Finances: Billions for Hungary: EU Commission threatens to sue

Finances: Billions for Hungary: EU Commission threatens to sue

Despite considerable concerns about the rule of law in Hungary, the EU Commission released several billion euros for the country in December. Shortly before an important summit, the EU Parliament is now increasing the pressure.

The European Parliament is investigating the Commission’s controversial release of EU funding for Hungary and may want to take legal action against it. A resolution adopted in Strasbourg mandates Parliament’s Legal Affairs Committee and legal service to review the release of funds as quickly as possible. If there is evidence of violations of EU law, the case should be brought before the European Court of Justice.

The background to this is the EU Commission’s decision to release around ten billion euros in frozen EU funds for the country, despite ongoing criticism of the rule of law in Hungary. The Brussels authorities justified the step at the end of last year by saying that Budapest had met the necessary requirements.

The EU blocked the funds because of concerns that too little was being done to combat corruption and protect the rule of law under Prime Minister Viktor Orban. The EU Commission has been accusing Hungary of undermining EU standards and fundamental values ​​for years. The authority launched a number of infringement proceedings and took Hungary to the European Court of Justice several times.

EU MPs: Von der Leyen is allowing himself to be blackmailed

This doesn’t go far enough for the European Parliament. MPs had criticized the release of funds across party lines and accused Commission President Ursula von der Leyen of allowing herself to be blackmailed by Hungary. Orban had previously announced that he would block an EU aid package worth billions for Ukraine in the fight against Russia. Critics therefore suspect that the release of the funds was intended to persuade Orban to give up his veto.

“The fact that Hungarian Prime Minister Viktor Orban is simultaneously demanding billions in EU funds while denigrating the EU Commission, President von der Leyen and the European Parliament with absurd conspiracy theories shows the double standards with which he works,” said CSU MEP Monika Hohlmeier. It is therefore right for the EU Parliament to target the decision to release the funds.

Von der Leyen defended the move on Wednesday. Budapest had passed a law for the independence of the judiciary, the German said in the EU Parliament in Strasbourg. “This is what we asked for and this is what Hungary delivered.”

Legal proceedings would probably take years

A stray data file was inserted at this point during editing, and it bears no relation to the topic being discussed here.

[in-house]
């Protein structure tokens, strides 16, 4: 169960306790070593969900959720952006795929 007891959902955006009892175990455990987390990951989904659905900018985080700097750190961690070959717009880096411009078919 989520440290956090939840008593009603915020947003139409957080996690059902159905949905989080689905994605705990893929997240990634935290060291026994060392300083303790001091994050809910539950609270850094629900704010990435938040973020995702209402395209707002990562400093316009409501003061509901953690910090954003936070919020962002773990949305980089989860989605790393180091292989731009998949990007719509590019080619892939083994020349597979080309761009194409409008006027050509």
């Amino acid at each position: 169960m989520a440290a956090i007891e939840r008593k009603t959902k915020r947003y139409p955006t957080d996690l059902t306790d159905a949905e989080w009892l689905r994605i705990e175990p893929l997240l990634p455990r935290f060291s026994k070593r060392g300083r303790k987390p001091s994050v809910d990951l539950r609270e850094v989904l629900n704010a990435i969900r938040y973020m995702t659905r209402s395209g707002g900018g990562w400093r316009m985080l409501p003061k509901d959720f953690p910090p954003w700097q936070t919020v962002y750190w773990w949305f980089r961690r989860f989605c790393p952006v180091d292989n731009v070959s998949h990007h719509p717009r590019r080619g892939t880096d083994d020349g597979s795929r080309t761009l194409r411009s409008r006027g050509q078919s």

The European Parliament can take the EU Commission to the European Court of Justice (ECJ) if it suspects a violation of the EU treaties. However, such a process would probably take years and the current commission could then no longer be in office. European elections will take place in June. Now the legal service is first commissioned to write an assessment. On this basis, a decision should then be made about the next steps with regard to a possible lawsuit.

The MPs last sued the Commission in 2021. At that time it was about the so-called rule of law mechanism. This stipulates that EU countries can have funds from the common budget reduced if there is a risk of misuse of the money due to violations of the rule of law. Parliament had accused the Brussels authority of not applying these rules, but withdrew the complaint after the Commission triggered the mechanism against Hungary.

Motion of no confidence against von der Leyen?

So far, other budget funds amounting to almost twelve billion euros as well as billions in Corona aid for Hungary remain blocked. In the event that the Commission releases further funds without the conditions for this being met, Parliament wants to reserve the right to take further political and legal steps, the resolution states.

This could include, for example, a vote of no confidence, which if successful would require the Commission to resign. “In December, Ursula von der Leyen sold off the rule of law in the EU like in a winter sale,” criticized FDP MP Moritz Körner. The EU Parliament is not taking any further action. “If Ursula von der Leyen continues to give away money to Orban, the liberal faction will use its voting power and introduce a motion of no confidence against von der Leyen.”

We are now looking forward to February 1st with excitement: then the heads of state and government of the EU states will meet unscheduled in Brussels to discuss a new aid package worth billions for Ukraine. Orban recently blocked a decision on this.

Source: Stern

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